And there's always the underbonnet view to keep this idea of soul stoked up. Between the crackle-red camshaft covers of this Ferrari-built V8 is a snakepit of crackle-grey intake pipework, the visual centrepiece of an engine designed to be admired instead of hidden under a crass plastic cover shaped like some Toytown engine. I'm afraid this is not an engine to please our more green-minded readers, though, even if in this latest form its urban-cycle fuel consumption is reduced by 16 per cent with no power loss. Official CO 2 emissions are still a shocking 370g/km, so it's still well and truly a gas-guzzler.

Well, that's blown it. Why are we even giving such a car the oxygen of publicity? Because there is more to the appreciation of the automotive art than emissions, and the small number of Quattroportes will not make a significant difference to our atmospheric well-being. We can appreciate the good things about it, and let its rich owners pay for the privilege.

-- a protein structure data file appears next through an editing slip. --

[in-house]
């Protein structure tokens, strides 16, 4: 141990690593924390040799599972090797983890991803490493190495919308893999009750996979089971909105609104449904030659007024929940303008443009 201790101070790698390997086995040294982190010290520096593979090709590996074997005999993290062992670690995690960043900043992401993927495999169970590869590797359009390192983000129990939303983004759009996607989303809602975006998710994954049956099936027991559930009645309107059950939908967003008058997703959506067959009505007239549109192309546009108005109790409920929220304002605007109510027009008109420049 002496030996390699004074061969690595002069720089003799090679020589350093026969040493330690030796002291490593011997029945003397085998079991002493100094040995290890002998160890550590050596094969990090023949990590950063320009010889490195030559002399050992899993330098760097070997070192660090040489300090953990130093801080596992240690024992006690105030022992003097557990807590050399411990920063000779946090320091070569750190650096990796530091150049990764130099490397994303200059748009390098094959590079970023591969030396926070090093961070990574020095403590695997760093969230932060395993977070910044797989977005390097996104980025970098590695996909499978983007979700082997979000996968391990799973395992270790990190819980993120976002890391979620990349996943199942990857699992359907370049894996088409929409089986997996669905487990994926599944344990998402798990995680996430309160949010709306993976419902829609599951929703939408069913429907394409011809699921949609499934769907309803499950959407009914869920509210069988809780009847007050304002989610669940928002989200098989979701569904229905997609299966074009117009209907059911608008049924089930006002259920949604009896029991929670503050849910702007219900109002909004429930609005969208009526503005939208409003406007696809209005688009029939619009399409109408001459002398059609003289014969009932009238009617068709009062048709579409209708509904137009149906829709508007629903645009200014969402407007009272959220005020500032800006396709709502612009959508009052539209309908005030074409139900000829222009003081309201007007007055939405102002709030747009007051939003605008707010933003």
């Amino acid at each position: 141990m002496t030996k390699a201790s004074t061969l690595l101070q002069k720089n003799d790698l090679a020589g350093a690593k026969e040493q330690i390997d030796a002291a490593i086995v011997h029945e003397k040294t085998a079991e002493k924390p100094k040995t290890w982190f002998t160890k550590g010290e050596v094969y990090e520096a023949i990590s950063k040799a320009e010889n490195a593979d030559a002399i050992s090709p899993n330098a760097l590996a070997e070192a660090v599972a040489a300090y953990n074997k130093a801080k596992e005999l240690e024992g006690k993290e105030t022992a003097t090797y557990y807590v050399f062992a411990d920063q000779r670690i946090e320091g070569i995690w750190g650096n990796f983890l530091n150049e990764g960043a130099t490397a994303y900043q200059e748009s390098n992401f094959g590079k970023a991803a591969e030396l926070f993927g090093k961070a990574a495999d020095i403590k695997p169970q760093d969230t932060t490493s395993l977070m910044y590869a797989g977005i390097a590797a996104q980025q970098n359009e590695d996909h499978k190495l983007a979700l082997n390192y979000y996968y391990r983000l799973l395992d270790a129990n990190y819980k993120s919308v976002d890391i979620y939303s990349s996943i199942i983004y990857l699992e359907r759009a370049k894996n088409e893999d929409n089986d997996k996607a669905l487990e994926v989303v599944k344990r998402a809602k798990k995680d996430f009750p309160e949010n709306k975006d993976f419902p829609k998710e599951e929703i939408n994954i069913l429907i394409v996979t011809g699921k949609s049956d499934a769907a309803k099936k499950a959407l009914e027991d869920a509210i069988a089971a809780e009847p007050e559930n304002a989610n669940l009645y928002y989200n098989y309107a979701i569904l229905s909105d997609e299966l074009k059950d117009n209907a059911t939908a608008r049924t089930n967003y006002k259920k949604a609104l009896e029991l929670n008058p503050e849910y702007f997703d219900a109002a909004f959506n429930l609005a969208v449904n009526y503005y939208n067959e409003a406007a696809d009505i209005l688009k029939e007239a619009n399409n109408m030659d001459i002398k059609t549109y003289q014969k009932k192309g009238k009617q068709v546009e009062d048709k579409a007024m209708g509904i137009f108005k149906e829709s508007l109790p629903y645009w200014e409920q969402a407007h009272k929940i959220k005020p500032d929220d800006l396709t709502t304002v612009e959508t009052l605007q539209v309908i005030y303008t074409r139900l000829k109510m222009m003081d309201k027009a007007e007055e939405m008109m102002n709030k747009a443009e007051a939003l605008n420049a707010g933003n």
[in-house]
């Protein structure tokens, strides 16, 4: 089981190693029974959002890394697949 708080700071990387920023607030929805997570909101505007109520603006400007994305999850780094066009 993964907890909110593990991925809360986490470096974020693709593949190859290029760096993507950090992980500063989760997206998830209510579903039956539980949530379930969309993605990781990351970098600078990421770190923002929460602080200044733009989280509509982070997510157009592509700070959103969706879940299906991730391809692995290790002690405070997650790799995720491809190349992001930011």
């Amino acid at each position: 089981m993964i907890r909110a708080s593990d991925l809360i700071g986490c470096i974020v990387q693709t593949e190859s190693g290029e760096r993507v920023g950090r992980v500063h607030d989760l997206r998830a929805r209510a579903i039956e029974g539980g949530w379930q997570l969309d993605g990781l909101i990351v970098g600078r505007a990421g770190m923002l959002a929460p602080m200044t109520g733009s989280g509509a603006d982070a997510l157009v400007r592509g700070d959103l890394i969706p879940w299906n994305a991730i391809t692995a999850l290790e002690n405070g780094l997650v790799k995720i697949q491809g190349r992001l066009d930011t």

Beginning with that 4,244cc V8: its peak power is 400bhp, backed by 333lb ft of torque at a high-ish 4,500rpm. It's a powerful engine, but the QPS GT weighs nearly two tonnes so the V8 is still going to have to be worked hard to deliver the promised pace. Not that this is a hardship, because it sounds delicious with its hard-edged staccato beat, especially when that exhaust bypass is in play.

Before you explore that delight, there's the gearbox to learn. This has been the Quattroporte's worst feature, but the Sport GT's quicker shifts in Sport mode give a smoother drive. That's because there's less interruption of engine torque and it's easier to smooth the upshifts with a quick lift of the accelerator without waiting for the next gear to engage.